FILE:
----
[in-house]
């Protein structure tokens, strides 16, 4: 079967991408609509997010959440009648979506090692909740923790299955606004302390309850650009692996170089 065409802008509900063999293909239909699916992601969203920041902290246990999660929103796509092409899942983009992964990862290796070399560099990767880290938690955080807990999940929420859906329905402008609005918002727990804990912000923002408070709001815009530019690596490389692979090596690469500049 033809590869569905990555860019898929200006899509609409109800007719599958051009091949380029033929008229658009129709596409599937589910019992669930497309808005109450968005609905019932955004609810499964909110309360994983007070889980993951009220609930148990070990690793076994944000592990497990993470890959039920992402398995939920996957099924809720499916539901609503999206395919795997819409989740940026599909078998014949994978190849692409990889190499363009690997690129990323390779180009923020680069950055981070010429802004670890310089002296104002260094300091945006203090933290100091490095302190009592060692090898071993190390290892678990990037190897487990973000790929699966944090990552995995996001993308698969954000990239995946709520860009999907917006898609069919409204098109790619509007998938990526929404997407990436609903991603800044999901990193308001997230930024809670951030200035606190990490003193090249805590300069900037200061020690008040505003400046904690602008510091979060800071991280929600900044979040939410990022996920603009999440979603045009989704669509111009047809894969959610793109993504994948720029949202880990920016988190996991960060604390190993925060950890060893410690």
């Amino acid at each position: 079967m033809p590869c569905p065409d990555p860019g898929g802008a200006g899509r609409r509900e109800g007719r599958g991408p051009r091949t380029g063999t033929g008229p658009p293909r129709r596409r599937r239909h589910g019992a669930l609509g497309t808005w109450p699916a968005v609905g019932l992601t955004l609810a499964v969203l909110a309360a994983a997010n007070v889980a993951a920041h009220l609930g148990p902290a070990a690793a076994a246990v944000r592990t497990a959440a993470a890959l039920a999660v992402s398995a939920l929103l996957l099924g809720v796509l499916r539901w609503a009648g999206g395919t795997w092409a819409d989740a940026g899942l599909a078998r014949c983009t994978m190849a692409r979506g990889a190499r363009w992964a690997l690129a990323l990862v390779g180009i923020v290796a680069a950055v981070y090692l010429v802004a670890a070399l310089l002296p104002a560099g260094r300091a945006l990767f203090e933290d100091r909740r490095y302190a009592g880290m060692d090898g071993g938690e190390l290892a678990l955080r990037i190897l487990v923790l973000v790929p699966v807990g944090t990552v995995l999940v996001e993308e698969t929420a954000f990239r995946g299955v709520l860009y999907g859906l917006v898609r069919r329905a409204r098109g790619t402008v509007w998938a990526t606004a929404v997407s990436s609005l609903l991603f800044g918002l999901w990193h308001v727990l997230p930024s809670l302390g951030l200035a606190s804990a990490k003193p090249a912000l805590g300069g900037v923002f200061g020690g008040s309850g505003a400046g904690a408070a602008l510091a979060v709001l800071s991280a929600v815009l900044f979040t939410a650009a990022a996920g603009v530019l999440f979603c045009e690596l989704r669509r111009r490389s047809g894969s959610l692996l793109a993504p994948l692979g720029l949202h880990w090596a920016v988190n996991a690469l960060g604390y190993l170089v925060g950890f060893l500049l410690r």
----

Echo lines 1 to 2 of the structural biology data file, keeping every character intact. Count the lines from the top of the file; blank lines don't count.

[in-house]
């Protein structure tokens, strides 16, 4: 079967991408609509997010959440009648979506090692909740923790299955606004302390309850650009692996170089 065409802008509900063999293909239909699916992601969203920041902290246990999660929103796509092409899942983009992964990862290796070399560099990767880290938690955080807990999940929420859906329905402008609005918002727990804990912000923002408070709001815009530019690596490389692979090596690469500049 033809590869569905990555860019898929200006899509609409109800007719599958051009091949380029033929008229658009129709596409599937589910019992669930497309808005109450968005609905019932955004609810499964909110309360994983007070889980993951009220609930148990070990690793076994944000592990497990993470890959039920992402398995939920996957099924809720499916539901609503999206395919795997819409989740940026599909078998014949994978190849692409990889190499363009690997690129990323390779180009923020680069950055981070010429802004670890310089002296104002260094300091945006203090933290100091490095302190009592060692090898071993190390290892678990990037190897487990973000790929699966944090990552995995996001993308698969954000990239995946709520860009999907917006898609069919409204098109790619509007998938990526929404997407990436609903991603800044999901990193308001997230930024809670951030200035606190990490003193090249805590300069900037200061020690008040505003400046904690602008510091979060800071991280929600900044979040939410990022996920603009999440979603045009989704669509111009047809894969959610793109993504994948720029949202880990920016988190996991960060604390190993925060950890060893410690």